Editor's Note: I don't know about putting a glove in the microwave. I'd be afraid it would damage it. I have never tried it but I'd use caution.

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By guest (Guest Post)
April 12, 20080 found this helpful

I prefer the old fashioned way. The best way is to just keep whipping git into your glove to form your perfect pocket. I do use glove conditioner the first day and not again until the color of the pocket wears off a bit. But in the beginning apply glove oil (any kind) and whip the ball into your glove repeatedly. Whenever you get tired, simply place the ball in an area you'd like to form and put it under your mattress(fingers part down). Make sure you treat it like its your girlfriend, show it love, care and treat it to the finer things in life hahahaha. It'll give you everything in return.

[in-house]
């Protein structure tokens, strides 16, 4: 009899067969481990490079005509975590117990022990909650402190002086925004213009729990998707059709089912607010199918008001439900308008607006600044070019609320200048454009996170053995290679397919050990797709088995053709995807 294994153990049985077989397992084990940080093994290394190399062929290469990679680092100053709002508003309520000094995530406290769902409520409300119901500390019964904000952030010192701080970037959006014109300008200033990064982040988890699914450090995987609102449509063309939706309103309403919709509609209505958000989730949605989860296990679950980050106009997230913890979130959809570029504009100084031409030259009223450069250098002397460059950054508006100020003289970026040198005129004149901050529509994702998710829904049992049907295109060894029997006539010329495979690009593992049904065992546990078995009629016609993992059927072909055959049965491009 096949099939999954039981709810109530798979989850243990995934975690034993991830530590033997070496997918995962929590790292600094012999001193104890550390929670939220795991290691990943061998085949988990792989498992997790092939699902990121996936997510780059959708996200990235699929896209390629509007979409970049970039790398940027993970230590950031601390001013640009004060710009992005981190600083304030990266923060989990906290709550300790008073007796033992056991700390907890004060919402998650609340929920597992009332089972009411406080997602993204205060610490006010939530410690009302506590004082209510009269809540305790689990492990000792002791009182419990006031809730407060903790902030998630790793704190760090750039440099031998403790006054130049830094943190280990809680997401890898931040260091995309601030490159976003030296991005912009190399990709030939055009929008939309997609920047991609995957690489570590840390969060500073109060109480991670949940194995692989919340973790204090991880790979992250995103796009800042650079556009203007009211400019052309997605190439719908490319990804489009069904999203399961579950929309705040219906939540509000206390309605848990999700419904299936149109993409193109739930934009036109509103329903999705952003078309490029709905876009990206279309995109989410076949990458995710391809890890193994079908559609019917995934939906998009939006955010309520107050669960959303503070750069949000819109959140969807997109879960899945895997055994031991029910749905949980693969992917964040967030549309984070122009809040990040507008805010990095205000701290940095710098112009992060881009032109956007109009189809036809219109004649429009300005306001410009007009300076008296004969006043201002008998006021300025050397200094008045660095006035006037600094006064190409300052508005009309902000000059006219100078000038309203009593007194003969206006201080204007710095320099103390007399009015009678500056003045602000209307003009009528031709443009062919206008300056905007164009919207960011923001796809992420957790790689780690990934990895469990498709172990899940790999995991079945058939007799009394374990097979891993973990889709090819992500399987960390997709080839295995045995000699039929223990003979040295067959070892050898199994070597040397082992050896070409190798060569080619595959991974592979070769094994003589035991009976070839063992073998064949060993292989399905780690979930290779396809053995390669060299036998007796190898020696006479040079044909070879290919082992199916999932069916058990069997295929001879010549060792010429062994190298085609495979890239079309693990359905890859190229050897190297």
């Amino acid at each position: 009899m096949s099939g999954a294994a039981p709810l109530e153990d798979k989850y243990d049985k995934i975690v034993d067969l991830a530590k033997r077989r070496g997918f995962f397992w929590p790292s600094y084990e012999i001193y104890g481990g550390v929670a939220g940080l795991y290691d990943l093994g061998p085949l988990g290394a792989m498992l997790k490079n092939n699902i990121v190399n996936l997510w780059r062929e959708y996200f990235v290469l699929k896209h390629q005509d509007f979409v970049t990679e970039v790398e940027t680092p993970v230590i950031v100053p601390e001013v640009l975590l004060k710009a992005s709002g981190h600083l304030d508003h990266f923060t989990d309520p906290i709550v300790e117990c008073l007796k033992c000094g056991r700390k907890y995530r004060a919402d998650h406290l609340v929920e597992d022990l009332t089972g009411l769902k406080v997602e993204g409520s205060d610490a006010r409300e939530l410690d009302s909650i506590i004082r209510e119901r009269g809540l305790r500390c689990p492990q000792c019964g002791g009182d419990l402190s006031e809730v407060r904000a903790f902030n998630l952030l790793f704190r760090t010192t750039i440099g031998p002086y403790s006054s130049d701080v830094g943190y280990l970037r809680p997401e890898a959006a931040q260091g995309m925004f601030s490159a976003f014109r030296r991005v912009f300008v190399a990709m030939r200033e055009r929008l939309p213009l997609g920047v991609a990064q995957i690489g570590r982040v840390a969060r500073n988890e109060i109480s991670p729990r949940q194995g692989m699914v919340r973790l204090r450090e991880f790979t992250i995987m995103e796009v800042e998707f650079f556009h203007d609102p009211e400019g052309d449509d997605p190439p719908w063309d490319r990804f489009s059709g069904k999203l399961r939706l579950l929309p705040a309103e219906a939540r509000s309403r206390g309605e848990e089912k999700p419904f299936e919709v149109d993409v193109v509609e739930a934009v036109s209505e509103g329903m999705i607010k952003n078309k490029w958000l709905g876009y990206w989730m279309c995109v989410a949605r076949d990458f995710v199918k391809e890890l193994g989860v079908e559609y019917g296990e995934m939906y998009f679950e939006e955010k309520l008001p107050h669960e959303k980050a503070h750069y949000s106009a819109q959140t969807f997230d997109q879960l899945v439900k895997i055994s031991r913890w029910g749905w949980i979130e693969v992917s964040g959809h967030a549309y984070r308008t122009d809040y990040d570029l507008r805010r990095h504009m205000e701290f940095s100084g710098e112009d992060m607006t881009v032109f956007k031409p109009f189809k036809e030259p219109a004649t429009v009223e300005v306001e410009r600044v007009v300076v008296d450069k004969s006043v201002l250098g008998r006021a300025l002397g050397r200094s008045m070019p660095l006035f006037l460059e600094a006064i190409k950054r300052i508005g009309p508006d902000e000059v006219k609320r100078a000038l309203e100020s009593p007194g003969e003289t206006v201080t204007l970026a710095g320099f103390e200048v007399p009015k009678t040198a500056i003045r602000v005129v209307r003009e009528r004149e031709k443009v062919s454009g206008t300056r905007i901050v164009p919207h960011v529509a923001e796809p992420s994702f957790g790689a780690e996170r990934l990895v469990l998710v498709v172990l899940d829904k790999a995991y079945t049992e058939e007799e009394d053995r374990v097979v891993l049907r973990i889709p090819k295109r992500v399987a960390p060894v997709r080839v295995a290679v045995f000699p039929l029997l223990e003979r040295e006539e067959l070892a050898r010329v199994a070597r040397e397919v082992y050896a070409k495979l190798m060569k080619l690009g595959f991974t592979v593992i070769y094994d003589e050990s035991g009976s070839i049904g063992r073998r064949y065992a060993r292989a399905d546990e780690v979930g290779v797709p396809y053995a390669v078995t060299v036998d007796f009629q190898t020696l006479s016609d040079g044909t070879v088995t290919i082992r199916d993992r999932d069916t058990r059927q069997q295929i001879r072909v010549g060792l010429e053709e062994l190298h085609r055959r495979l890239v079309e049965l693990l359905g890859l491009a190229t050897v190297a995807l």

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By guest (Guest Post)
April 24, 20080 found this helpful

Rub pocket of glove with lanolin oir shaving cream.This will soften the leather. Wrap it with a ball in the pocket and play a lot of catch.....DON'T PUT A LEATHER GLOVE IN WATER OR OVEN.....

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By guest (Guest Post)
June 9, 20080 found this helpful

Play catch, use it and be competeitive and more importantly have fun.